Meet Dina Murdie, a legend of Goalball

Dina receiving an award off Prince Edward at the Torch Trust Trophy foundations Credit: The Malvern Observer

Eight Paralympic games, one Olympic games, a medal of honour from the Queen – these are just some of the highlights of Dina Murdie’s outstanding career in sport.

Now working for Goalball UK, a sport specifically for the visually impaired, Murdie still continues to have a massive influence up and down the country, including the North West for clubs like Lancashire Lions.

Goalball is a three side game where players attempt to roll the ball into the opposition net from 12 metres. A bell inside the ball helps the other team detect where the ball is to try to stop them scoring.

The match lasts 20 minutes with two 10-minute halves.

Formerly a school teacher, Murdie, now 76, was first introduced to Goalball in the early 80’s where she was involved with the first women’s team in Great Britain.

In 1986 she led her women’s side to a bronze medal at the World Championships in Holland, meaning they qualified for the 1988 Paralympics in Seoul.

She said: “It was a fantastic experience. I couldn’t believe I was there really, we were in this amazing stadium and we all lined up and we all trooped in and circuited the stadium, we lived in this big village with amazing little apartments that we had.

“We took five players and two coaches which were me and a girl called Nicki and guy who taught us. Clive was out there as a referee.”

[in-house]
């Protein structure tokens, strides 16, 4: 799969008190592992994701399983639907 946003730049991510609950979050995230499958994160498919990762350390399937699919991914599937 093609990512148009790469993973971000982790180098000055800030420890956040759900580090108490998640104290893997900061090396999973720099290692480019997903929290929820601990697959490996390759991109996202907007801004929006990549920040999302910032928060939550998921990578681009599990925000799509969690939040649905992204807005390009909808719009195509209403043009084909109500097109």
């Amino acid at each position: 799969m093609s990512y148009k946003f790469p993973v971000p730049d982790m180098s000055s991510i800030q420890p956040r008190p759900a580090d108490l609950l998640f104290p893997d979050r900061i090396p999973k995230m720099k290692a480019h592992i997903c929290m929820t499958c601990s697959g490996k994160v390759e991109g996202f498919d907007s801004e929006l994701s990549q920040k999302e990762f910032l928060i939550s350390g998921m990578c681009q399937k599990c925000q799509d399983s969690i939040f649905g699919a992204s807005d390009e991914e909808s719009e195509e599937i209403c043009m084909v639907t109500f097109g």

Since then, Murdie has been to every single Paralympic games in one way or another, firstly as coach and then moving into officiating.

Despite being to many games, Murdie admits that the London games in 2012 were her favourite where she was a referee.

Speaking about her most memorable moment, she said: “The game ended in a draw and went to extra throws.

“There were six in each team and it ended 3-3 so it went to sudden death extra throws and on the third throw Japan scored and Sweden didn’t, so they won.

“Things like that just stay in your mind and a thing I can remember is that there were two referees on a game and at the end of normal time the other ref came over and she was in a real panic saying what do we do now?

“And I said you do the far side defence end and call score and as long as she did that then we were OK.” 

In 2018, Murdie was awarded the British Empire Medal for her work with visually impaired people which is now past the 50 year mark.

Murdie said: “Goalball UK put me forward but I’d also been very heavily involved in swimming and in skiing for the visually impaired. So, I could bring together these people and say thankyou for what they had done and what we had all done for sport for the visually impaired.”

Despite her successes, Murdie still thinks a lot more can be done for Goalball and awareness for the visually impaired in general and will continue to work to the best of her abilities to do just that.